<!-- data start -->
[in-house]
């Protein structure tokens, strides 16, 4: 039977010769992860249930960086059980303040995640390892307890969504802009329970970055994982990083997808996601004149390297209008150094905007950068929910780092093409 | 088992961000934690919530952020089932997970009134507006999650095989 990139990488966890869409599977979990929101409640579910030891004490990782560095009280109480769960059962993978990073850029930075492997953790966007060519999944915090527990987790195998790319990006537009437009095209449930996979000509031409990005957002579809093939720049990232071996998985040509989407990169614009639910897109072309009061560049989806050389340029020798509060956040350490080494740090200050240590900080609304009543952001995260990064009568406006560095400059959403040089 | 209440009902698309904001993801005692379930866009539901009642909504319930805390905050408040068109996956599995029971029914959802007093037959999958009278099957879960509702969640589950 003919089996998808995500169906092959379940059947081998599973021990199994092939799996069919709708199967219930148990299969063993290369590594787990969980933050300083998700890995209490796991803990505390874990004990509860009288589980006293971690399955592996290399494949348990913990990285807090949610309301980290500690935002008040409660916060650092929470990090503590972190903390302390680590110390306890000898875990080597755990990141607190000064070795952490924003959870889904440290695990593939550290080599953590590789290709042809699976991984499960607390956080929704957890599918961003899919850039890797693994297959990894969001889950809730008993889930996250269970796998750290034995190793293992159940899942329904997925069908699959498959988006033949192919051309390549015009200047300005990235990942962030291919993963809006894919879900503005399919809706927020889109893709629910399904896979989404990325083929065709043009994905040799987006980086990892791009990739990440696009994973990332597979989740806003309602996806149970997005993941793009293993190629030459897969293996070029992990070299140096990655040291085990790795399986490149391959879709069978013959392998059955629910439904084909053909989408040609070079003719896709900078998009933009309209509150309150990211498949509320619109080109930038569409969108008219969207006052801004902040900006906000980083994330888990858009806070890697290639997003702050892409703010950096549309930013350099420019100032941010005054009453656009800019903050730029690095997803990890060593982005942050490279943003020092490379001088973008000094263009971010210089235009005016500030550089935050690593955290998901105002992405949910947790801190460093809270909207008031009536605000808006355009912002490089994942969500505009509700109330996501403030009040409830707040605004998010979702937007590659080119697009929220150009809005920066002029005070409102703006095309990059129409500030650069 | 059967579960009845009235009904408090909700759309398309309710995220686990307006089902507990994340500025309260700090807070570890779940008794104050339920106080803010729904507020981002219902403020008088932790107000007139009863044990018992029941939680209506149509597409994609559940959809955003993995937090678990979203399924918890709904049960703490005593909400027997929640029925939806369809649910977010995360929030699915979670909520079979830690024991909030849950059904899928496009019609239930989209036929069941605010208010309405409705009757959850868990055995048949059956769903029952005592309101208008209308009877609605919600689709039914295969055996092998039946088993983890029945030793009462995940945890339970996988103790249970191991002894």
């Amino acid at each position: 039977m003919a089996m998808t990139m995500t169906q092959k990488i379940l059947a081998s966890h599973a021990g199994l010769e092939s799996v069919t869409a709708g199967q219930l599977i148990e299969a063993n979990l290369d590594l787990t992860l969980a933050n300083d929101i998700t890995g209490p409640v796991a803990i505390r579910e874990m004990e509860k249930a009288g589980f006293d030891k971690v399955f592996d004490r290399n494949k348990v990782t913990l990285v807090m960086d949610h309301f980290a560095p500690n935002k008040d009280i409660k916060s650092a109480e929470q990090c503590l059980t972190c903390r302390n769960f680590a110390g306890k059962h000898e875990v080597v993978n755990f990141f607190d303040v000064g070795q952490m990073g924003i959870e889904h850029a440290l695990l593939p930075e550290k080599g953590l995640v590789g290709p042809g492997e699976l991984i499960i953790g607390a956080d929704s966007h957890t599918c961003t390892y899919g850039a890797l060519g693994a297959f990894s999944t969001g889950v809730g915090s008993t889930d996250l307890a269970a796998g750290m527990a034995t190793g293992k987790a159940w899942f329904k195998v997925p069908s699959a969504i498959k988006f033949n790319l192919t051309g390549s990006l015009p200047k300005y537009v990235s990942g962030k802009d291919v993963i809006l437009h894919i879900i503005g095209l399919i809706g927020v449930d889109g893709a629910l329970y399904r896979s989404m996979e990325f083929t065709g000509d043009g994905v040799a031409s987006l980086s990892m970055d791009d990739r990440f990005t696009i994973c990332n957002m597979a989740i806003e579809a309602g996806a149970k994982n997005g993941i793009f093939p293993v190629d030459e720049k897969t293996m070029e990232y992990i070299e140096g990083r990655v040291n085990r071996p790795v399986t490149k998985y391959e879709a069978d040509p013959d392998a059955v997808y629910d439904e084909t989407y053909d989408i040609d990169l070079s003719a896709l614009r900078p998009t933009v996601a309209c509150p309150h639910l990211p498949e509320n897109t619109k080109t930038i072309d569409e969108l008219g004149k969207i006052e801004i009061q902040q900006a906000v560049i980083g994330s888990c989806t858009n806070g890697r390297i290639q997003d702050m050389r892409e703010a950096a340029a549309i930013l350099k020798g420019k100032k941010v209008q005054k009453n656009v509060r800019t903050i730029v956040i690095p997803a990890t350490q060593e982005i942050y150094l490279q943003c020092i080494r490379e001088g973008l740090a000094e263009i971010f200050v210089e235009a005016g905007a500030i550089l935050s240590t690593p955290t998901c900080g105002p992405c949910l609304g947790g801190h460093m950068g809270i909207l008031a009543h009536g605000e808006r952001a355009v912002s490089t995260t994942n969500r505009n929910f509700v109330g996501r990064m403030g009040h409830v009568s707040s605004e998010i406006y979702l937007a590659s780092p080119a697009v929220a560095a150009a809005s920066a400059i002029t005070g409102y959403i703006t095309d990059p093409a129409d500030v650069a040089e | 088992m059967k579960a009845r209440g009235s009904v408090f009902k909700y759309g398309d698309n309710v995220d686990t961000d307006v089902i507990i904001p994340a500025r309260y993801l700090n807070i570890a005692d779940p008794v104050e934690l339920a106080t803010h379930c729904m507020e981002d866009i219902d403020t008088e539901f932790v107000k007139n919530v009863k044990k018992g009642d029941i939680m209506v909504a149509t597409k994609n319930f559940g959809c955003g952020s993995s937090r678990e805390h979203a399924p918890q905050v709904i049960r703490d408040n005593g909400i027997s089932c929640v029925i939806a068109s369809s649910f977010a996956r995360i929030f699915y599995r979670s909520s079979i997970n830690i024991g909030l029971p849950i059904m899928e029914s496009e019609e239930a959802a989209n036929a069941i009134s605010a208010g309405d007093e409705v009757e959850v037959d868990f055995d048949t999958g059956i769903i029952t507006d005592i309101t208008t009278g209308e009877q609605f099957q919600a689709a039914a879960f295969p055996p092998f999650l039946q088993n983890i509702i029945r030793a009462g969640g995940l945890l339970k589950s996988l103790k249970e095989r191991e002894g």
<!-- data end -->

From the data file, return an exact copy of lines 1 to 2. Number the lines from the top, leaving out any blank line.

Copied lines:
[in-house]
């Protein structure tokens, strides 16, 4: 039977010769992860249930960086059980303040995640390892307890969504802009329970970055994982990083997808996601004149390297209008150094905007950068929910780092093409 | 088992961000934690919530952020089932997970009134507006999650095989 990139990488966890869409599977979990929101409640579910030891004490990782560095009280109480769960059962993978990073850029930075492997953790966007060519999944915090527990987790195998790319990006537009437009095209449930996979000509031409990005957002579809093939720049990232071996998985040509989407990169614009639910897109072309009061560049989806050389340029020798509060956040350490080494740090200050240590900080609304009543952001995260990064009568406006560095400059959403040089 | 209440009902698309904001993801005692379930866009539901009642909504319930805390905050408040068109996956599995029971029914959802007093037959999958009278099957879960509702969640589950 003919089996998808995500169906092959379940059947081998599973021990199994092939799996069919709708199967219930148990299969063993290369590594787990969980933050300083998700890995209490796991803990505390874990004990509860009288589980006293971690399955592996290399494949348990913990990285807090949610309301980290500690935002008040409660916060650092929470990090503590972190903390302390680590110390306890000898875990080597755990990141607190000064070795952490924003959870889904440290695990593939550290080599953590590789290709042809699976991984499960607390956080929704957890599918961003899919850039890797693994297959990894969001889950809730008993889930996250269970796998750290034995190793293992159940899942329904997925069908699959498959988006033949192919051309390549015009200047300005990235990942962030291919993963809006894919879900503005399919809706927020889109893709629910399904896979989404990325083929065709043009994905040799987006980086990892791009990739990440696009994973990332597979989740806003309602996806149970997005993941793009293993190629030459897969293996070029992990070299140096990655040291085990790795399986490149391959879709069978013959392998059955629910439904084909053909989408040609070079003719896709900078998009933009309209509150309150990211498949509320619109080109930038569409969108008219969207006052801004902040900006906000980083994330888990858009806070890697290639997003702050892409703010950096549309930013350099420019100032941010005054009453656009800019903050730029690095997803990890060593982005942050490279943003020092490379001088973008000094263009971010210089235009005016500030550089935050690593955290998901105002992405949910947790801190460093809270909207008031009536605000808006355009912002490089994942969500505009509700109330996501403030009040409830707040605004998010979702937007590659080119697009929220150009809005920066002029005070409102703006095309990059129409500030650069 | 059967579960009845009235009904408090909700759309398309309710995220686990307006089902507990994340500025309260700090807070570890779940008794104050339920106080803010729904507020981002219902403020008088932790107000007139009863044990018992029941939680209506149509597409994609559940959809955003993995937090678990979203399924918890709904049960703490005593909400027997929640029925939806369809649910977010995360929030699915979670909520079979830690024991909030849950059904899928496009019609239930989209036929069941605010208010309405409705009757959850868990055995048949059956769903029952005592309101208008209308009877609605919600689709039914295969055996092998039946088993983890029945030793009462995940945890339970996988103790249970191991002894």